Implementation Hints for the Secret Codes Assignment
Fall 2007, David Matuszek

The one-parameter constructor for the Encoder class takes a 26-letter string, for example "jaicyukovqhetrzpgsxnmwblfd", and stores it away in some form for later use.

The no-parameter constructor for the Encoder class is supposed to create a random secret code. An easy way to do this is to take a String containing the lowercase alphabet (that is, the string "abcdefghijklmnopqrstuvwxyz") , convert it to an array of characters, shuffle the array, and convert the array back into a String. With a little thought, you should be able to figure out how you can pass the resultant string to the one-parameter constructor; if not, you will have to repeat some code in both constructors.

static void shuffle(int[] array) {
    for (int i = array.length; i > 1; i--) {
        int j = random.nextInt(i - 1);
        swap(array, i - 1, j);

The Encoder class doesn't need the Lexicon class for anything. With the Encoder class, you should be able to encode a message, decode it again, and get exactly what you started with.

The purpose of the Lexicon class is to provide tools that can be used by the Decoder class. Even if you don't use all the tools, the assignment requires you to write them all.

The "high level view" of the Decoder class is this: The ultimate goal is to take some text, encoded with some unknown code, and decode it as best as you can.

One thing your main method should allow the user to do is to read in a plain text file, encode it with some random encoding, then (without knowledge of the encoding) decode it the best it can. Your main method might let the user do some other things, like use particular codes or enter things to code and decode--whatever you find useful. When the TAs and I run your program, however, we don't want to have to guess how to do things with it, so be sure to have nice, clear prompts.

There is no simple way to decode something, and I do not expect great solutions. Please get the Encoder and Lexicon classes fully debugged first; then do what you can with the Decoder class. If your decoder works well enough that someone can more-or-less read the result, that's great; if not, don't worry about it.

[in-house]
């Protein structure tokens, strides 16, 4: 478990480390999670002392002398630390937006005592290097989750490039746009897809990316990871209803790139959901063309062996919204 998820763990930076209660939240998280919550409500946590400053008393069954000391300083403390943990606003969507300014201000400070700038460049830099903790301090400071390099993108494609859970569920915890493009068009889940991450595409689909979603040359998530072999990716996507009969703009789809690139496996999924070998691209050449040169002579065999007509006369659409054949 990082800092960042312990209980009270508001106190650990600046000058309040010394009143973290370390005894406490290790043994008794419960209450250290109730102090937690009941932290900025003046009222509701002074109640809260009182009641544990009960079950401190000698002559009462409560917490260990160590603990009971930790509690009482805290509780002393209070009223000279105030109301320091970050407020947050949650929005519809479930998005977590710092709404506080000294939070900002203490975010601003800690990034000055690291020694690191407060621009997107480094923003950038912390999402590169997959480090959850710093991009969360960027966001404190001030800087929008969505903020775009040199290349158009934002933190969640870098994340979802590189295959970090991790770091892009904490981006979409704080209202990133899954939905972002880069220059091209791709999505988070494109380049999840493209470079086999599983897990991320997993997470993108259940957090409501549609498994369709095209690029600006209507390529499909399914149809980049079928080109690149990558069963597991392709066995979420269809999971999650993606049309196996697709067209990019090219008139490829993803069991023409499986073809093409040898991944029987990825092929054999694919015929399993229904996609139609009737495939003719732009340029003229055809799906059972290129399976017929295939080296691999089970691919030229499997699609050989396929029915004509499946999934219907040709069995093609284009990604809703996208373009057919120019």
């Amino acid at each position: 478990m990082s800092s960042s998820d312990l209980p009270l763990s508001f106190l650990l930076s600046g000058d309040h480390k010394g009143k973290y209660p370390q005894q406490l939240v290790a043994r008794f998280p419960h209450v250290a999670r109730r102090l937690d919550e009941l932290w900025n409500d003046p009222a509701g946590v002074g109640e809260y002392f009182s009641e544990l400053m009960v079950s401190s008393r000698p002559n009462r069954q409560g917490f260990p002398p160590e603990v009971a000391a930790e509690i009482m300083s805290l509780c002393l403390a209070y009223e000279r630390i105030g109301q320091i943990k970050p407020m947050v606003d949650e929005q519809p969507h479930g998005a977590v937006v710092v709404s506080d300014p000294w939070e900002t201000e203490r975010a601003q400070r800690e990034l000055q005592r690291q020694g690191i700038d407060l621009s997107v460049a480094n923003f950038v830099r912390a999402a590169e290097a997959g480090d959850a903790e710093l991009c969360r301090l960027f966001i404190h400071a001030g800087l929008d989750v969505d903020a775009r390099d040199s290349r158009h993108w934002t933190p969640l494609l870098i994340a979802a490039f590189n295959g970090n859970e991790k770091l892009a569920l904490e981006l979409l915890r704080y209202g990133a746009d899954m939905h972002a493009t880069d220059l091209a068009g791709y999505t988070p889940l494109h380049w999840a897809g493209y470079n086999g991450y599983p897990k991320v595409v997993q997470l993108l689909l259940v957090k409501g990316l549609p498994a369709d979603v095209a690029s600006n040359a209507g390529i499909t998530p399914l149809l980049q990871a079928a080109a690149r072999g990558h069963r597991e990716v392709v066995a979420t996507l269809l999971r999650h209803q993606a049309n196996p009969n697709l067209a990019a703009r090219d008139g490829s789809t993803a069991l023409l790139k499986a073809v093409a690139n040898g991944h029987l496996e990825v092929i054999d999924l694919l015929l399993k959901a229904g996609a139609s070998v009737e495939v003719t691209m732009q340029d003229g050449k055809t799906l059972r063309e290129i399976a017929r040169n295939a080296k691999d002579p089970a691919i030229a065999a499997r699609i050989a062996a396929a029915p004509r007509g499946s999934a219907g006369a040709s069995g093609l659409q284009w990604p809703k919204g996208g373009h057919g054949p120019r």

Remember: Strings are written with double quotes ("abc") but characters are written with single quotes ('a').

Also, remember that a char is a number, so you can do arithmetic with it. For example, if the variable ch holds one of the lowercase letters 'a' through 'z', then ch - 'a' is the corresponding number in the range 0 to 25. (However, it's bad form to use the numeric value directly, even if you know it: In ch - 97, the 97 is a magic number.)

When you do arithmetic with a character, the result is an int, not a char. If you want a character back, you have to cast it. For example, ch = (char)('a' + i);

It's easy enough to make an array that has the same size as some other array:
     int[] newArray = new int[oldArray.length];

You cannot make an array without saying how big to make it. What you can do is to make a list, put things into the list, then make an array from the list.

First, import the ArrayList class:
import java.util.ArrayList;
Create a list of Strings (we'll call it list):
ArrayList<String> list = new ArrayList<String>();
Add as many things as you like to the list:
Make an array of Strings from the list of Strings:
String[] words = list.toArray(new String[0]); // Magic--don't try to understand!